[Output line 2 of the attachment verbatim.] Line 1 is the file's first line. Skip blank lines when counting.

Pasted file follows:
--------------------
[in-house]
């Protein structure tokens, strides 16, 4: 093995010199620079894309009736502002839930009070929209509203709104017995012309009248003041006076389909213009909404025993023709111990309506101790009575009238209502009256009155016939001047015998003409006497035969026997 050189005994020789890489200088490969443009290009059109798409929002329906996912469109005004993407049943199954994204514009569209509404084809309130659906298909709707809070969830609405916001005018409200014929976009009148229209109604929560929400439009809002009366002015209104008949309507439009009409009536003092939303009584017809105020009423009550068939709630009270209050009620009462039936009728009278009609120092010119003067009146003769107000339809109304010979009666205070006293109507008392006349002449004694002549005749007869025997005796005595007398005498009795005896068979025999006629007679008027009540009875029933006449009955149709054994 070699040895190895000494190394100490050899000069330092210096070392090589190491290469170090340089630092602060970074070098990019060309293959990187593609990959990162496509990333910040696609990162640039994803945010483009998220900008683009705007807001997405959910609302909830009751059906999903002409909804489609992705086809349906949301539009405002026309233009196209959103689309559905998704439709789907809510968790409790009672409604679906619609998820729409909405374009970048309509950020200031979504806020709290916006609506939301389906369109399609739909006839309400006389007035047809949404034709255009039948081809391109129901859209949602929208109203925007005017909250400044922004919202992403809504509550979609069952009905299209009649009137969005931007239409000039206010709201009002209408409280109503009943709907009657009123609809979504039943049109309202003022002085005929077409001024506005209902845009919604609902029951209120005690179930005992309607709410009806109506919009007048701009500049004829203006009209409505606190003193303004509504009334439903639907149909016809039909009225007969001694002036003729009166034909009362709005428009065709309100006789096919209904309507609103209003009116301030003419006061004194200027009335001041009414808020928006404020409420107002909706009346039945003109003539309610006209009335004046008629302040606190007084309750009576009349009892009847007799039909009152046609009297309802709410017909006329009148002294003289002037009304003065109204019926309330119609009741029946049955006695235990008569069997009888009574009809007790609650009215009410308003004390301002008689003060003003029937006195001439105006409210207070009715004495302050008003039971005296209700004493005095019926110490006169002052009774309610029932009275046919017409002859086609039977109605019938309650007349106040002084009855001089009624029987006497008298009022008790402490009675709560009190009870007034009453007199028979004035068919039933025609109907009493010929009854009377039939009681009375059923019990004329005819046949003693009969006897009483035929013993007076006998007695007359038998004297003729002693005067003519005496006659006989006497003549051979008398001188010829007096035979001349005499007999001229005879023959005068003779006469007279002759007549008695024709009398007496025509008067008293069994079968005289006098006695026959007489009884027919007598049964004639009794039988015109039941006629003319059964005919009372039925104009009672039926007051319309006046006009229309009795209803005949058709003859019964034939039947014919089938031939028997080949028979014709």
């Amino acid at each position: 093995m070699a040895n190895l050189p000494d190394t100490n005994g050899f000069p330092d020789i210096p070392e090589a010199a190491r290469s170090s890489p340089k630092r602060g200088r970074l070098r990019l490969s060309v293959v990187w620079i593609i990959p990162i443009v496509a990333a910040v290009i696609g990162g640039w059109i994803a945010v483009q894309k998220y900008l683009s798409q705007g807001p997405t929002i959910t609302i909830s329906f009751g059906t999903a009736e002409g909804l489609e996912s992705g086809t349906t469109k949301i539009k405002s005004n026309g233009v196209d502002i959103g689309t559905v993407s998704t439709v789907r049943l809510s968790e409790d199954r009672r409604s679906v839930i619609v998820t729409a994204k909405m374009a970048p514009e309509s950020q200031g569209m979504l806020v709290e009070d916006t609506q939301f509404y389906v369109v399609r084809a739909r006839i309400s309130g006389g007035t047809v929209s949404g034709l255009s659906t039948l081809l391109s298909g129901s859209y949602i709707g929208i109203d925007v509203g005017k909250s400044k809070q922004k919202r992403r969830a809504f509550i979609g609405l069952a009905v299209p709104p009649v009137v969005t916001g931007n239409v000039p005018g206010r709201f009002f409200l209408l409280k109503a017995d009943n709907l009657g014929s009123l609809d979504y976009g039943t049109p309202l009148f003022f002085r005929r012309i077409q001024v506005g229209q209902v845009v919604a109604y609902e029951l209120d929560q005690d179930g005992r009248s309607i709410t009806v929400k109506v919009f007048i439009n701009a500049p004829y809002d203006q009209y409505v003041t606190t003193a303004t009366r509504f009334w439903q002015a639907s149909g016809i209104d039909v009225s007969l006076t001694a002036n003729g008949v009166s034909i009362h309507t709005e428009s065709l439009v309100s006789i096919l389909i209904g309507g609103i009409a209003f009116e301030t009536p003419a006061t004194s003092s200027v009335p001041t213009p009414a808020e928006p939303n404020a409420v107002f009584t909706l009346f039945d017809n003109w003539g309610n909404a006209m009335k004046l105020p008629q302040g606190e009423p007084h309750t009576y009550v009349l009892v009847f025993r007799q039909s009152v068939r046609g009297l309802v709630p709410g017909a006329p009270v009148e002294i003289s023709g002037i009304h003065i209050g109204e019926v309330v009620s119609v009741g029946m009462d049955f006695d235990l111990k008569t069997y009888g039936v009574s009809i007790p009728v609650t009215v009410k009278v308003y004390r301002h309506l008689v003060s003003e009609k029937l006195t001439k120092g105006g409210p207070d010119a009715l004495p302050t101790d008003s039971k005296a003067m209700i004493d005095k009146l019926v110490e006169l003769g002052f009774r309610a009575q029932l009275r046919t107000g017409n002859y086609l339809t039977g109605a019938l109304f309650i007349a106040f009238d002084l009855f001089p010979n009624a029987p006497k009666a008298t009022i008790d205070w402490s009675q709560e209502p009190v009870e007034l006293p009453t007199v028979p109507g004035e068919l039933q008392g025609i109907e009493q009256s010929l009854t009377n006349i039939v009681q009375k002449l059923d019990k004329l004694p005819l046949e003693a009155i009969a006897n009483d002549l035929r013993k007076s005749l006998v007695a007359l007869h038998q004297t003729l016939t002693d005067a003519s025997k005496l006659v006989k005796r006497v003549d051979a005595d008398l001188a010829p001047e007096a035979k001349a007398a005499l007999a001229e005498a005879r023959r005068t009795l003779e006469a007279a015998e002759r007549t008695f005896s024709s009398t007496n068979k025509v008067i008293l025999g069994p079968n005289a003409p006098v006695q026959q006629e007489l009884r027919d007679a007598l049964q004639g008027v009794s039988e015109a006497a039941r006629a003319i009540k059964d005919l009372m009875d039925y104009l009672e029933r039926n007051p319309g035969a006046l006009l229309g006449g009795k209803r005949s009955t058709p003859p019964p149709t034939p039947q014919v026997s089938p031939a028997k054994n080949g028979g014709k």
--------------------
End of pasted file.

């Protein structure tokens, strides 16, 4: 093995010199620079894309009736502002839930009070929209509203709104017995012309009248003041006076389909213009909404025993023709111990309506101790009575009238209502009256009155016939001047015998003409006497035969026997 050189005994020789890489200088490969443009290009059109798409929002329906996912469109005004993407049943199954994204514009569209509404084809309130659906298909709707809070969830609405916001005018409200014929976009009148229209109604929560929400439009809002009366002015209104008949309507439009009409009536003092939303009584017809105020009423009550068939709630009270209050009620009462039936009728009278009609120092010119003067009146003769107000339809109304010979009666205070006293109507008392006349002449004694002549005749007869025997005796005595007398005498009795005896068979025999006629007679008027009540009875029933006449009955149709054994 070699040895190895000494190394100490050899000069330092210096070392090589190491290469170090340089630092602060970074070098990019060309293959990187593609990959990162496509990333910040696609990162640039994803945010483009998220900008683009705007807001997405959910609302909830009751059906999903002409909804489609992705086809349906949301539009405002026309233009196209959103689309559905998704439709789907809510968790409790009672409604679906619609998820729409909405374009970048309509950020200031979504806020709290916006609506939301389906369109399609739909006839309400006389007035047809949404034709255009039948081809391109129901859209949602929208109203925007005017909250400044922004919202992403809504509550979609069952009905299209009649009137969005931007239409000039206010709201009002209408409280109503009943709907009657009123609809979504039943049109309202003022002085005929077409001024506005209902845009919604609902029951209120005690179930005992309607709410009806109506919009007048701009500049004829203006009209409505606190003193303004509504009334439903639907149909016809039909009225007969001694002036003729009166034909009362709005428009065709309100006789096919209904309507609103209003009116301030003419006061004194200027009335001041009414808020928006404020409420107002909706009346039945003109003539309610006209009335004046008629302040606190007084309750009576009349009892009847007799039909009152046609009297309802709410017909006329009148002294003289002037009304003065109204019926309330119609009741029946049955006695235990008569069997009888009574009809007790609650009215009410308003004390301002008689003060003003029937006195001439105006409210207070009715004495302050008003039971005296209700004493005095019926110490006169002052009774309610029932009275046919017409002859086609039977109605019938309650007349106040002084009855001089009624029987006497008298009022008790402490009675709560009190009870007034009453007199028979004035068919039933025609109907009493010929009854009377039939009681009375059923019990004329005819046949003693009969006897009483035929013993007076006998007695007359038998004297003729002693005067003519005496006659006989006497003549051979008398001188010829007096035979001349005499007999001229005879023959005068003779006469007279002759007549008695024709009398007496025509008067008293069994079968005289006098006695026959007489009884027919007598049964004639009794039988015109039941006629003319059964005919009372039925104009009672039926007051319309006046006009229309009795209803005949058709003859019964034939039947014919089938031939028997080949028979014709």